View Full Version : "Fighting by Minutes" by Robert R. Leonhard (1994)

09-16-2012, 11:30 PM
I'm finally reading the third (intermediate) book of Mr. Leonhard (http://www.jhuapl.edu/ourwork/nsa/staff/leonhard.asp) and I'm quite astonished by it.
It's thoughtful (yet still not outstanding in regard to the art of war in general) and the man was a prophet for the Iraq and Afghanistan occupation conflicts.

It' most astonishing that he isn't among the many celebrities that these conflicts pushed into the spotlight - he would at least deserve it.

Quotes from this 1994 book (http://books.google.de/books/about/Fighting_by_minutes.html?id=hBLcAAAAMAAJ&redir_esc=y):

The intricate and highly successful planning that went into the preemptive [in a tactical sense] attack on Noriega's army was a superb example of sequential theory in action. But following this protective phase [a term defined earlier in the book] of the operation, the U.S. military had to rapidly shift and take control of the Panamanian government, people, and economy. This phase - the dislocating phase [same] - was not as well planned. As a result, the military victory gained over the enemy army was followed not by a highly successful exploitation to attain the political objective, but instead by delay and what we might term further preparation. The lesson learned - and the services have assimilated it well [lol]- is that long before the shooting war is concluded, staffs must thoroughly plan for postwar operations.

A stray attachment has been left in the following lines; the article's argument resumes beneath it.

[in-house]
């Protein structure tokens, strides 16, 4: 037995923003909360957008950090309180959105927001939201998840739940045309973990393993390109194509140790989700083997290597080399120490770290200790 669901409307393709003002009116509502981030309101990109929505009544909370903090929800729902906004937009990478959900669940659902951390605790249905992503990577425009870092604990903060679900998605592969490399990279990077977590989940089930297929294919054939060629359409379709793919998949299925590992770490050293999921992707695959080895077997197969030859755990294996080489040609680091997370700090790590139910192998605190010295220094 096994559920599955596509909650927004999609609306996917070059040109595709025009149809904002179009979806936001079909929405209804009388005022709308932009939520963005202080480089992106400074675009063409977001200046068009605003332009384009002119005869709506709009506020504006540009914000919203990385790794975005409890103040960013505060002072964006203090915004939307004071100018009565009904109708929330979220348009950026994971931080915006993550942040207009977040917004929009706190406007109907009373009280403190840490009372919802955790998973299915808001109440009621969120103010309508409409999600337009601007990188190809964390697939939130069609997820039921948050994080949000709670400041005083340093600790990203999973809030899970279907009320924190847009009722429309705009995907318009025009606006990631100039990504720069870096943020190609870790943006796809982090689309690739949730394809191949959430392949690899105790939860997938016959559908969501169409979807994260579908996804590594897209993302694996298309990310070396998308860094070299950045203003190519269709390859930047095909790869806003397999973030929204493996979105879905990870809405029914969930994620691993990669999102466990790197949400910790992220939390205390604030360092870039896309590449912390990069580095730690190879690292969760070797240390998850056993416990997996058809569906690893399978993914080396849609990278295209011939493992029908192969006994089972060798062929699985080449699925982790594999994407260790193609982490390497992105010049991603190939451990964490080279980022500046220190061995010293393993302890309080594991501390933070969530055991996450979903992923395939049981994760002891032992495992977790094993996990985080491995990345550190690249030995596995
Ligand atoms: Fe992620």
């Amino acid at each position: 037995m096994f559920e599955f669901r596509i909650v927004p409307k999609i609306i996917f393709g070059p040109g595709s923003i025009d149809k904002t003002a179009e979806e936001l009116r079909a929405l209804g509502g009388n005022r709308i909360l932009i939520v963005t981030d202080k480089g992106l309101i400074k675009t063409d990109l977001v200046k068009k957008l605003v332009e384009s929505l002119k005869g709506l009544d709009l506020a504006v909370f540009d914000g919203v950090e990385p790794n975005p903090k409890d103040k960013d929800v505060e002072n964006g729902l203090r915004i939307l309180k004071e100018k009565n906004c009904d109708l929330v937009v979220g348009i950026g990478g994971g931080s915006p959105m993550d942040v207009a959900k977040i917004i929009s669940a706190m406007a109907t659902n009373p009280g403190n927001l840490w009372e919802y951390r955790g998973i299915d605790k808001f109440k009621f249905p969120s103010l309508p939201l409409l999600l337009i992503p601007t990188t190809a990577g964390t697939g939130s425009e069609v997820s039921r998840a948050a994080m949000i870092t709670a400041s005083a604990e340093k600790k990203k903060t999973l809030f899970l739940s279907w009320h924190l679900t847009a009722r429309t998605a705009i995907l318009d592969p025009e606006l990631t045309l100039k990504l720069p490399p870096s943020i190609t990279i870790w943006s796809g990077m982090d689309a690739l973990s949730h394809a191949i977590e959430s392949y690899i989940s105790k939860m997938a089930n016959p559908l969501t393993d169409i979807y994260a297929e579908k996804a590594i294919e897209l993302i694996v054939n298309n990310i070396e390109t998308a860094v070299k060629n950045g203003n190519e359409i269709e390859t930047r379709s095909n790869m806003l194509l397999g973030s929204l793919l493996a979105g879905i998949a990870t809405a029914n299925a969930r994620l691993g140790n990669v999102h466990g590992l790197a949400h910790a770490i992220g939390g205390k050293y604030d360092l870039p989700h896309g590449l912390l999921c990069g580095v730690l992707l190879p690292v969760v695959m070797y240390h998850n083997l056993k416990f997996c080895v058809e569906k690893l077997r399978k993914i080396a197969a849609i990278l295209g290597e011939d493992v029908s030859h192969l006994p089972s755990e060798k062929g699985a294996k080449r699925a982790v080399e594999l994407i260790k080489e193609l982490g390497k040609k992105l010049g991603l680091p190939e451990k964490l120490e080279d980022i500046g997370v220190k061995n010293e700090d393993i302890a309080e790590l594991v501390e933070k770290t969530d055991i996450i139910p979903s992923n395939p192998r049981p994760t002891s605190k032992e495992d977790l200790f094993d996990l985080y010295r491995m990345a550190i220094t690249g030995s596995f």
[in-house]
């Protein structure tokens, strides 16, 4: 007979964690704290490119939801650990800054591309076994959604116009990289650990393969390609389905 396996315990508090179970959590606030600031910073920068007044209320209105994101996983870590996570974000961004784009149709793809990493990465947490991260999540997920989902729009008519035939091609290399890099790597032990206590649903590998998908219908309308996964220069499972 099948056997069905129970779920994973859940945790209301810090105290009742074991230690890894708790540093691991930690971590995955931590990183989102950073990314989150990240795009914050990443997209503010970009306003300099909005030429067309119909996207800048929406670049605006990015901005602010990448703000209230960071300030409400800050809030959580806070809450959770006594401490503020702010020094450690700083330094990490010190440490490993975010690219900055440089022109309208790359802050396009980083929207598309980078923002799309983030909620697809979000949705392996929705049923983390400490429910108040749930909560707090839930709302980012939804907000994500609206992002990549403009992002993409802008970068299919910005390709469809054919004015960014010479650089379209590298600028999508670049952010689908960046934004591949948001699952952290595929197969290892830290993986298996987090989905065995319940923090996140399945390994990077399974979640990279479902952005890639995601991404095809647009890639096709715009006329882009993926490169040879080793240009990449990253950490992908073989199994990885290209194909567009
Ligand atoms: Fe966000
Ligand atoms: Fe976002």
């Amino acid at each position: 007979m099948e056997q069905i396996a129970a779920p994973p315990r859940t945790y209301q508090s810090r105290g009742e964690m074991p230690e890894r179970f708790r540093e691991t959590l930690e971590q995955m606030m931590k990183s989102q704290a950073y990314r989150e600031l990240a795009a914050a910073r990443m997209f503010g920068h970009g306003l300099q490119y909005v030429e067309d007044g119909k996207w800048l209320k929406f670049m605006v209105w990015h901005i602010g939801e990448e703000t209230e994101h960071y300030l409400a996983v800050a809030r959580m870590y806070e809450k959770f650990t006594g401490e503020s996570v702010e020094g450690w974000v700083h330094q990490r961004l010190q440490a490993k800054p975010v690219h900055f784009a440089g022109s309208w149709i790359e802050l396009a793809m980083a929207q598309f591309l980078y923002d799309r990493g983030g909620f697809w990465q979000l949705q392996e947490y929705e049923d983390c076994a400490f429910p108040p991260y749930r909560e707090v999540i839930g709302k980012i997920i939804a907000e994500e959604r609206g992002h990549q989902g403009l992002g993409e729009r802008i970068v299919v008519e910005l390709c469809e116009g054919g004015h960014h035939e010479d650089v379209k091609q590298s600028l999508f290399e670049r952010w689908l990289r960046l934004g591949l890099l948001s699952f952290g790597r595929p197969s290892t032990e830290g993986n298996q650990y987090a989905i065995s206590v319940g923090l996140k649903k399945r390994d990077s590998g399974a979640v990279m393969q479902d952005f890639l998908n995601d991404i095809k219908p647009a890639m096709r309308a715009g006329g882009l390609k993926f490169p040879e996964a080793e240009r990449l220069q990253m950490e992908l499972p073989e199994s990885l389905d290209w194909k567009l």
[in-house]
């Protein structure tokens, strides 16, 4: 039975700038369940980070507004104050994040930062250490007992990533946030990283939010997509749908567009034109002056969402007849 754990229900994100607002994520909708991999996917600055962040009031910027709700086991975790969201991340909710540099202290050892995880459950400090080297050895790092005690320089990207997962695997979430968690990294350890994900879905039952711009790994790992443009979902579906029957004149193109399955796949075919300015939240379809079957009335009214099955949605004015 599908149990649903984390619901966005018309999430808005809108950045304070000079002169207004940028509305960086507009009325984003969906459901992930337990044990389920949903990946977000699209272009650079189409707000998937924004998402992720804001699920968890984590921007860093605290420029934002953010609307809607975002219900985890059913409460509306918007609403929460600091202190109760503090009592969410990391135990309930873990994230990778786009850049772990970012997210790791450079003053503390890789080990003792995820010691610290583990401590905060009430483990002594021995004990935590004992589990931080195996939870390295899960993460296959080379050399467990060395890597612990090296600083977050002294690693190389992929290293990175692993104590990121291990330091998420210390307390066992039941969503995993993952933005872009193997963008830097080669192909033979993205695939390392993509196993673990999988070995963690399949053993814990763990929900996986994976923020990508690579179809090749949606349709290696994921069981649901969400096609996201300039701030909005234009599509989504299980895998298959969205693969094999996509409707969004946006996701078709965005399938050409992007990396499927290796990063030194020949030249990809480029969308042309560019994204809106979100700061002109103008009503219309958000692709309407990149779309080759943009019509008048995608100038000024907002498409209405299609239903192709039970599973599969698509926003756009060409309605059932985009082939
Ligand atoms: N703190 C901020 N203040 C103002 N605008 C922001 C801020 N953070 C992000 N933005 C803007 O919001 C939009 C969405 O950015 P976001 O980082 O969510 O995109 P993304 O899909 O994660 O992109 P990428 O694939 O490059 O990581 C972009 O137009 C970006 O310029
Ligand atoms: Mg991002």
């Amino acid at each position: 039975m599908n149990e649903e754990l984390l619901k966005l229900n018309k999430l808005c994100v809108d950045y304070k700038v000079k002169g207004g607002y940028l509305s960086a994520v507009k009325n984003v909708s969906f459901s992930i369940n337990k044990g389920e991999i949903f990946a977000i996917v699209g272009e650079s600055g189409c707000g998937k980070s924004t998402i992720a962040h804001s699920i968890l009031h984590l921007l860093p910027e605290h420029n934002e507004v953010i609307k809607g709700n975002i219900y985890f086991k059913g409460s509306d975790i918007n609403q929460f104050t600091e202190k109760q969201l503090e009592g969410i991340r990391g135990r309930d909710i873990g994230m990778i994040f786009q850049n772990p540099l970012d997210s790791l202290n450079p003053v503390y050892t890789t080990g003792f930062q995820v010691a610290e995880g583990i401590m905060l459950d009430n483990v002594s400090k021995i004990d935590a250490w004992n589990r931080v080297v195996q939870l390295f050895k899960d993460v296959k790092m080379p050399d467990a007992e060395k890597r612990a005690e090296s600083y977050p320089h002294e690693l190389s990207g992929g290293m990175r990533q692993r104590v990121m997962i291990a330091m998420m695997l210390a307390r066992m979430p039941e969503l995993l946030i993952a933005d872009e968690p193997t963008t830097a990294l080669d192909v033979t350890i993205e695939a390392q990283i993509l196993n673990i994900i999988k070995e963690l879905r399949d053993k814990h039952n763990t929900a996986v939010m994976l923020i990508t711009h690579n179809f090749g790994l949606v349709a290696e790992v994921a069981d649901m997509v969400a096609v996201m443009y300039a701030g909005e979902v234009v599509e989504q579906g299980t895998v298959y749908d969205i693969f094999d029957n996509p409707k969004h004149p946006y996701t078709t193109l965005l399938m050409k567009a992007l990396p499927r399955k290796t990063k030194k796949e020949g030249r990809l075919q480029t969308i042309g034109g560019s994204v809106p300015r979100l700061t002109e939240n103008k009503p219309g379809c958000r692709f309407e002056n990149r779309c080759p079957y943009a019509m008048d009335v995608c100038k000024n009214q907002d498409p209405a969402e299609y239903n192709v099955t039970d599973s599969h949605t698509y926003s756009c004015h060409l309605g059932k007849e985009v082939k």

We can conclude, then, that generally, the stronger side in a war seeks to shorten the duration of the conflict, while the weaker side generally tries to lengthen it in order to increase opportunities for a favorable outcome. [...] The stronger side is more apt to seek a clear beginning and ending to a war as well. The stronger side, not necessarily always the aggressor, usually wants to limit the expenditure of means (including time) in the accomplishment of its ends. [...] as a result, we must be careful when we make assumptions about duration in war.

There are a couple more such thoughts in the book, but I made my notes for a different purpose than the small war context and can't find the other good passages right now.

He easily deserves more attention for his quite predictive remarks than at least two thirds of the pundits, advisers and empty (camo) suits that have gained fame through involvement in either disaster deserve it.

05-28-2013, 07:23 AM
Late to this - I can't find a copy under $80, anyone know a good place to get it? The kindle version on Amazon is nearly $100!

05-28-2013, 10:33 AM
I used interlibrary lending. It did cost me 2.50 bucks in Germany.